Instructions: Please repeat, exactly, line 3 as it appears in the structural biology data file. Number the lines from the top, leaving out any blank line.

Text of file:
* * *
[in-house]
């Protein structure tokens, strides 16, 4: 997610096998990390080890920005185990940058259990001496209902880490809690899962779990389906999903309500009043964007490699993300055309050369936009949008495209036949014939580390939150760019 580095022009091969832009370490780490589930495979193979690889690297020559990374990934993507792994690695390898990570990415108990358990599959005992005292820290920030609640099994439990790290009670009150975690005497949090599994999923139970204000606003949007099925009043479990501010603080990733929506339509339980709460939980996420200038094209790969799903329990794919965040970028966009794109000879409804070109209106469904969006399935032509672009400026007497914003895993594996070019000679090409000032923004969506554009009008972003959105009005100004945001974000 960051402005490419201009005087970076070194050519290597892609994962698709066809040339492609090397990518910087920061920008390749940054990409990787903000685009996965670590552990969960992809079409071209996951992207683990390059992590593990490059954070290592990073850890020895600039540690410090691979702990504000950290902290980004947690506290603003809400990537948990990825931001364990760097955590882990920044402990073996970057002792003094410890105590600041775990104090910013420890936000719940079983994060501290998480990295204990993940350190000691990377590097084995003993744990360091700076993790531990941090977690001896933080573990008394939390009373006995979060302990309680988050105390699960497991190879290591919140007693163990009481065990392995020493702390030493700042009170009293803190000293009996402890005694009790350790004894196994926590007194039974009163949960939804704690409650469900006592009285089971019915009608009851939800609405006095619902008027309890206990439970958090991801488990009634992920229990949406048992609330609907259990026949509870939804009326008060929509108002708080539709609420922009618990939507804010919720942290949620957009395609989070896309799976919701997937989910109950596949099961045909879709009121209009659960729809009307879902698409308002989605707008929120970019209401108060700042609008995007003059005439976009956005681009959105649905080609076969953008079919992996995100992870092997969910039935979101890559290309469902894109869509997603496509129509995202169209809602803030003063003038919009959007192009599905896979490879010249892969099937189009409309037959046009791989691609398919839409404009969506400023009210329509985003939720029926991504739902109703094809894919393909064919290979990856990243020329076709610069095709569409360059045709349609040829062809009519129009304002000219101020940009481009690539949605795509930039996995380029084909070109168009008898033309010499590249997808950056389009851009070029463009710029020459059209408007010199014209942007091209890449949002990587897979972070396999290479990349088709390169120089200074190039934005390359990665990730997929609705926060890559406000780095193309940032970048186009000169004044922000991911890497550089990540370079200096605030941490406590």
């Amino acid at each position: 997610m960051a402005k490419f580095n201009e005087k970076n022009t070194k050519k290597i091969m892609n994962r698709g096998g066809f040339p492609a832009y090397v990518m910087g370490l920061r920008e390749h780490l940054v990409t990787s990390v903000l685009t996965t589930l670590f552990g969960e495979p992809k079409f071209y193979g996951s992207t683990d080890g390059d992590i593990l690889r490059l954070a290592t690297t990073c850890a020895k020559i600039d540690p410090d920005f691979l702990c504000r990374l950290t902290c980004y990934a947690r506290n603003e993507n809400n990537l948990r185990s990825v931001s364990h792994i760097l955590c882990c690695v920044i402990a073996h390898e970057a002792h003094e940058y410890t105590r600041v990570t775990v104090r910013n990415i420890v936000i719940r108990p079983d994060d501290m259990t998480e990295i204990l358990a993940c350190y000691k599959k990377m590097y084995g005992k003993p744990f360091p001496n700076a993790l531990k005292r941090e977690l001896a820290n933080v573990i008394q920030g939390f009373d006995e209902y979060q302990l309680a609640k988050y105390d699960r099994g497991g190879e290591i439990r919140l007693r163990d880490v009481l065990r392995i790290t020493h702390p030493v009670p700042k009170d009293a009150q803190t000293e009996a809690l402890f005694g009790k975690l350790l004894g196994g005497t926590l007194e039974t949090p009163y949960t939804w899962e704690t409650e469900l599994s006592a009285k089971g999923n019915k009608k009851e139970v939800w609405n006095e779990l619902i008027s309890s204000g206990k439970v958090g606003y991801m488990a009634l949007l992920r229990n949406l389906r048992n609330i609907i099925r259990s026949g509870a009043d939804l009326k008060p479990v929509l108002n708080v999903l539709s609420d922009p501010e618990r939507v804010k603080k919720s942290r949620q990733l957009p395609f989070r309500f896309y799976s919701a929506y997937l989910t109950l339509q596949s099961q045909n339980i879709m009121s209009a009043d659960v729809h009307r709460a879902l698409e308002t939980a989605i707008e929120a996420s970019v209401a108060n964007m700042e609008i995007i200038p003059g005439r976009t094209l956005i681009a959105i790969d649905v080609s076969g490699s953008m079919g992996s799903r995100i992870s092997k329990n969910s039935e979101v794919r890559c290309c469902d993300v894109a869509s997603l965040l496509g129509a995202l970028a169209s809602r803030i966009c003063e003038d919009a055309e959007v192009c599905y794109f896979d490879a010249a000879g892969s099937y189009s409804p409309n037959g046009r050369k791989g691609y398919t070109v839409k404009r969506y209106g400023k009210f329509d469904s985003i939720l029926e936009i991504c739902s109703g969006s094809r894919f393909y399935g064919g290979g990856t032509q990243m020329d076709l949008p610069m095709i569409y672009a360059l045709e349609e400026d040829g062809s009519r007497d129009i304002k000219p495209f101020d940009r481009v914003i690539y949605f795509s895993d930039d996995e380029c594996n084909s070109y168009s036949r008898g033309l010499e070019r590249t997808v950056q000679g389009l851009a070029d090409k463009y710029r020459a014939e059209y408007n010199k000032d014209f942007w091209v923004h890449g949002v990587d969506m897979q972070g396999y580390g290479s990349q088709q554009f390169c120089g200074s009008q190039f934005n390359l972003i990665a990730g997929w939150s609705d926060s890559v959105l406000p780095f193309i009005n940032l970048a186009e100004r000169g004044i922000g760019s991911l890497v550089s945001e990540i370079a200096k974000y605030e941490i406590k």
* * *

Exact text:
């Amino acid at each position: 997610m960051a402005k490419f580095n201009e005087k970076n022009t070194k050519k290597i091969m892609n994962r698709g096998g066809f040339p492609a832009y090397v990518m910087g370490l920061r920008e390749h780490l940054v990409t990787s990390v903000l685009t996965t589930l670590f552990g969960e495979p992809k079409f071209y193979g996951s992207t683990d080890g390059d992590i593990l690889r490059l954070a290592t690297t990073c850890a020895k020559i600039d540690p410090d920005f691979l702990c504000r990374l950290t902290c980004y990934a947690r506290n603003e993507n809400n990537l948990r185990s990825v931001s364990h792994i760097l955590c882990c690695v920044i402990a073996h390898e970057a002792h003094e940058y410890t105590r600041v990570t775990v104090r910013n990415i420890v936000i719940r108990p079983d994060d501290m259990t998480e990295i204990l358990a993940c350190y000691k599959k990377m590097y084995g005992k003993p744990f360091p001496n700076a993790l531990k005292r941090e977690l001896a820290n933080v573990i008394q920030g939390f009373d006995e209902y979060q302990l309680a609640k988050y105390d699960r099994g497991g190879e290591i439990r919140l007693r163990d880490v009481l065990r392995i790290t020493h702390p030493v009670p700042k009170d009293a009150q803190t000293e009996a809690l402890f005694g009790k975690l350790l004894g196994g005497t926590l007194e039974t949090p009163y949960t939804w899962e704690t409650e469900l599994s006592a009285k089971g999923n019915k009608k009851e139970v939800w609405n006095e779990l619902i008027s309890s204000g206990k439970v958090g606003y991801m488990a009634l949007l992920r229990n949406l389906r048992n609330i609907i099925r259990s026949g509870a009043d939804l009326k008060p479990v929509l108002n708080v999903l539709s609420d922009p501010e618990r939507v804010k603080k919720s942290r949620q990733l957009p395609f989070r309500f896309y799976s919701a929506y997937l989910t109950l339509q596949s099961q045909n339980i879709m009121s209009a009043d659960v729809h009307r709460a879902l698409e308002t939980a989605i707008e929120a996420s970019v209401a108060n964007m700042e609008i995007i200038p003059g005439r976009t094209l956005i681009a959105i790969d649905v080609s076969g490699s953008m079919g992996s799903r995100i992870s092997k329990n969910s039935e979101v794919r890559c290309c469902d993300v894109a869509s997603l965040l496509g129509a995202l970028a169209s809602r803030i966009c003063e003038d919009a055309e959007v192009c599905y794109f896979d490879a010249a000879g892969s099937y189009s409804p409309n037959g046009r050369k791989g691609y398919t070109v839409k404009r969506y209106g400023k009210f329509d469904s985003i939720l029926e936009i991504c739902s109703g969006s094809r894919f393909y399935g064919g290979g990856t032509q990243m020329d076709l949008p610069m095709i569409y672009a360059l045709e349609e400026d040829g062809s009519r007497d129009i304002k000219p495209f101020d940009r481009v914003i690539y949605f795509s895993d930039d996995e380029c594996n084909s070109y168009s036949r008898g033309l010499e070019r590249t997808v950056q000679g389009l851009a070029d090409k463009y710029r020459a014939e059209y408007n010199k000032d014209f942007w091209v923004h890449g949002v990587d969506m897979q972070g396999y580390g290479s990349q088709q554009f390169c120089g200074s009008q190039f934005n390359l972003i990665a990730g997929w939150s609705d926060s890559v959105l406000p780095f193309i009005n940032l970048a186009e100004r000169g004044i922000g760019s991911l890497v550089s945001e990540i370079a200096k974000y605030e941490i406590k």